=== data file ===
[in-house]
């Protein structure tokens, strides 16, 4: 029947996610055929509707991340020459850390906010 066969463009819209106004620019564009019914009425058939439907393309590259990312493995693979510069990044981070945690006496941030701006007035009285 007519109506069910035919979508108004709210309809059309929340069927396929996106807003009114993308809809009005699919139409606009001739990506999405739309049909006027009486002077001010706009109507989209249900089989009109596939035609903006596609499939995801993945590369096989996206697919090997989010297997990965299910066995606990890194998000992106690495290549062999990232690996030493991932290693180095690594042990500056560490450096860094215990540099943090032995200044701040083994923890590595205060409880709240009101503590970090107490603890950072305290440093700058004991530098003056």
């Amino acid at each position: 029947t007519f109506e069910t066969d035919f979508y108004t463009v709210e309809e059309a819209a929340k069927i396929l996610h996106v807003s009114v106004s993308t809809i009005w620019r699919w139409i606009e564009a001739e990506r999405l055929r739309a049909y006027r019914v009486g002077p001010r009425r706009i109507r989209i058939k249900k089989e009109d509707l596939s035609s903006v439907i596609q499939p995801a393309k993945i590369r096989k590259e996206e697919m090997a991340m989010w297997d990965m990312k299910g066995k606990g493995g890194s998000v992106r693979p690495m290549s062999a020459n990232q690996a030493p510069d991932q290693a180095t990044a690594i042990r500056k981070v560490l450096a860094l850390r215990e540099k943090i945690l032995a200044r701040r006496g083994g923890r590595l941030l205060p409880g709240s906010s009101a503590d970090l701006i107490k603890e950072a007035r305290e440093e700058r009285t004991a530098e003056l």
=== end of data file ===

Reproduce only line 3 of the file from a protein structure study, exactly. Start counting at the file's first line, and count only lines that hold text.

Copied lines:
């Amino acid at each position: 029947t007519f109506e069910t066969d035919f979508y108004t463009v709210e309809e059309a819209a929340k069927i396929l996610h996106v807003s009114v106004s993308t809809i009005w620019r699919w139409i606009e564009a001739e990506r999405l055929r739309a049909y006027r019914v009486g002077p001010r009425r706009i109507r989209i058939k249900k089989e009109d509707l596939s035609s903006v439907i596609q499939p995801a393309k993945i590369r096989k590259e996206e697919m090997a991340m989010w297997d990965m990312k299910g066995k606990g493995g890194s998000v992106r693979p690495m290549s062999a020459n990232q690996a030493p510069d991932q290693a180095t990044a690594i042990r500056k981070v560490l450096a860094l850390r215990e540099k943090i945690l032995a200044r701040r006496g083994g923890r590595l941030l205060p409880g709240s906010s009101a503590d970090l701006i107490k603890e950072a007035r305290e440093e700058r009285t004991a530098e003056l």